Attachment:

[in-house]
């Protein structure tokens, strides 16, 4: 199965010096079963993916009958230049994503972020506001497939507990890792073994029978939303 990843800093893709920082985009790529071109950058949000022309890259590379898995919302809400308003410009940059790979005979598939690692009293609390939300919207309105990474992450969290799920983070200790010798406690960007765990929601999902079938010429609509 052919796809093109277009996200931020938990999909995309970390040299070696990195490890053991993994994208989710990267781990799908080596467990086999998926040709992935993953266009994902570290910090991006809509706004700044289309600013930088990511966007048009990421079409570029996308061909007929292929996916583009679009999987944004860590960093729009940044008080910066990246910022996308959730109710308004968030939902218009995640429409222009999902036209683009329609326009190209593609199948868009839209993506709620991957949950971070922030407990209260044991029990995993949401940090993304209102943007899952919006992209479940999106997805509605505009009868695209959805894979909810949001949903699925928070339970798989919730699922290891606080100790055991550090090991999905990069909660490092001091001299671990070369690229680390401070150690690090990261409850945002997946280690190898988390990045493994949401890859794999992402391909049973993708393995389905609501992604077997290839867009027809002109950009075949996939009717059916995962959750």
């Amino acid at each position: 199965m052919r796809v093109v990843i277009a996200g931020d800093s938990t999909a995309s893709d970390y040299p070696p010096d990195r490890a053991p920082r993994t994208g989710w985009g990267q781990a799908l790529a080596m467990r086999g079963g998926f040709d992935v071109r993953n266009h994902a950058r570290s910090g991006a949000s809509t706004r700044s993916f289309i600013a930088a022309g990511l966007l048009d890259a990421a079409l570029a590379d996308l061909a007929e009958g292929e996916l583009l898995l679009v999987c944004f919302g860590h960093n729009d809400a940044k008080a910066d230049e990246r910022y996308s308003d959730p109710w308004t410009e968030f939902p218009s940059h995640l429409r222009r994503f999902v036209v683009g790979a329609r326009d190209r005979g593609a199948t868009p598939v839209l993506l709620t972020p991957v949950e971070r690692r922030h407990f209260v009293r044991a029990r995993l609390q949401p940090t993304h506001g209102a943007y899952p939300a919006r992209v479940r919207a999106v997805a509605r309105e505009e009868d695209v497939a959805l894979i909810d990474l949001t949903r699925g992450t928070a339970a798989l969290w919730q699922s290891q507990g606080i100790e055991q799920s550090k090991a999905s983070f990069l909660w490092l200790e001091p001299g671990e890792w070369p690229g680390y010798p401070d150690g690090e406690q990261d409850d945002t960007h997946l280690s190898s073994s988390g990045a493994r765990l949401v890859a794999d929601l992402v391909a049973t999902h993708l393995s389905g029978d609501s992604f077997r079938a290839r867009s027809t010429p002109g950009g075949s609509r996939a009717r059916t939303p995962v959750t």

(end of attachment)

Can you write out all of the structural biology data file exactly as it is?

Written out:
[in-house]
């Protein structure tokens, strides 16, 4: 199965010096079963993916009958230049994503972020506001497939507990890792073994029978939303 990843800093893709920082985009790529071109950058949000022309890259590379898995919302809400308003410009940059790979005979598939690692009293609390939300919207309105990474992450969290799920983070200790010798406690960007765990929601999902079938010429609509 052919796809093109277009996200931020938990999909995309970390040299070696990195490890053991993994994208989710990267781990799908080596467990086999998926040709992935993953266009994902570290910090991006809509706004700044289309600013930088990511966007048009990421079409570029996308061909007929292929996916583009679009999987944004860590960093729009940044008080910066990246910022996308959730109710308004968030939902218009995640429409222009999902036209683009329609326009190209593609199948868009839209993506709620991957949950971070922030407990209260044991029990995993949401940090993304209102943007899952919006992209479940999106997805509605505009009868695209959805894979909810949001949903699925928070339970798989919730699922290891606080100790055991550090090991999905990069909660490092001091001299671990070369690229680390401070150690690090990261409850945002997946280690190898988390990045493994949401890859794999992402391909049973993708393995389905609501992604077997290839867009027809002109950009075949996939009717059916995962959750």
């Amino acid at each position: 199965m052919r796809v093109v990843i277009a996200g931020d800093s938990t999909a995309s893709d970390y040299p070696p010096d990195r490890a053991p920082r993994t994208g989710w985009g990267q781990a799908l790529a080596m467990r086999g079963g998926f040709d992935v071109r993953n266009h994902a950058r570290s910090g991006a949000s809509t706004r700044s993916f289309i600013a930088a022309g990511l966007l048009d890259a990421a079409l570029a590379d996308l061909a007929e009958g292929e996916l583009l898995l679009v999987c944004f919302g860590h960093n729009d809400a940044k008080a910066d230049e990246r910022y996308s308003d959730p109710w308004t410009e968030f939902p218009s940059h995640l429409r222009r994503f999902v036209v683009g790979a329609r326009d190209r005979g593609a199948t868009p598939v839209l993506l709620t972020p991957v949950e971070r690692r922030h407990f209260v009293r044991a029990r995993l609390q949401p940090t993304h506001g209102a943007y899952p939300a919006r992209v479940r919207a999106v997805a509605r309105e505009e009868d695209v497939a959805l894979i909810d990474l949001t949903r699925g992450t928070a339970a798989l969290w919730q699922s290891q507990g606080i100790e055991q799920s550090k090991a999905s983070f990069l909660w490092l200790e001091p001299g671990e890792w070369p690229g680390y010798p401070d150690g690090e406690q990261d409850d945002t960007h997946l280690s190898s073994s988390g990045a493994r765990l949401v890859a794999d929601l992402v391909a049973t999902h993708l393995s389905g029978d609501s992604f077997r079938a290839r867009s027809t010429p002109g950009g075949s609509r996939a009717r059916t939303p995962v959750t």